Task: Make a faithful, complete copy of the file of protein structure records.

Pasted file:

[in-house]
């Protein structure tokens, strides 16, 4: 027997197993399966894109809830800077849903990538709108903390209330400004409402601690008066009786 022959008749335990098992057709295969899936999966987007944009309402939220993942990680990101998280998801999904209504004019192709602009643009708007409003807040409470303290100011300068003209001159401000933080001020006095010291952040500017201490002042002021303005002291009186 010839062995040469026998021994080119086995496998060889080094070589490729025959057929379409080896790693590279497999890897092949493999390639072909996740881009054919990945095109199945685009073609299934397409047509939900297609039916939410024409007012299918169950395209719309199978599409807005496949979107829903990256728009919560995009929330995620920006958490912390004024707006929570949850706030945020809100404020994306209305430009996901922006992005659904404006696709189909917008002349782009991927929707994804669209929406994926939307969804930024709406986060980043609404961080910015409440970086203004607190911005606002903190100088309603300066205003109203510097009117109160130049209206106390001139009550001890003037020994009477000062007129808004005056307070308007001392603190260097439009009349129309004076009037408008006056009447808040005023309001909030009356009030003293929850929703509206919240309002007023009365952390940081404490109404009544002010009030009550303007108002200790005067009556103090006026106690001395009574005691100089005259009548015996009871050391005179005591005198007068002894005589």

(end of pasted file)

[in-house]
């Protein structure tokens, strides 16, 4: 027997197993399966894109809830800077849903990538709108903390209330400004409402601690008066009786 022959008749335990098992057709295969899936999966987007944009309402939220993942990680990101998280998801999904209504004019192709602009643009708007409003807040409470303290100011300068003209001159401000933080001020006095010291952040500017201490002042002021303005002291009186 010839062995040469026998021994080119086995496998060889080094070589490729025959057929379409080896790693590279497999890897092949493999390639072909996740881009054919990945095109199945685009073609299934397409047509939900297609039916939410024409007012299918169950395209719309199978599409807005496949979107829903990256728009919560995009929330995620920006958490912390004024707006929570949850706030945020809100404020994306209305430009996901922006992005659904404006696709189909917008002349782009991927929707994804669209929406994926939307969804930024709406986060980043609404961080910015409440970086203004607190911005606002903190100088309603300066205003109203510097009117109160130049209206106390001139009550001890003037020994009477000062007129808004005056307070308007001392603190260097439009009349129309004076009037408008006056009447808040005023309001909030009356009030003293929850929703509206919240309002007023009365952390940081404490109404009544002010009030009550303007108002200790005067009556103090006026106690001395009574005691100089005259009548015996009871050391005179005591005198007068002894005589």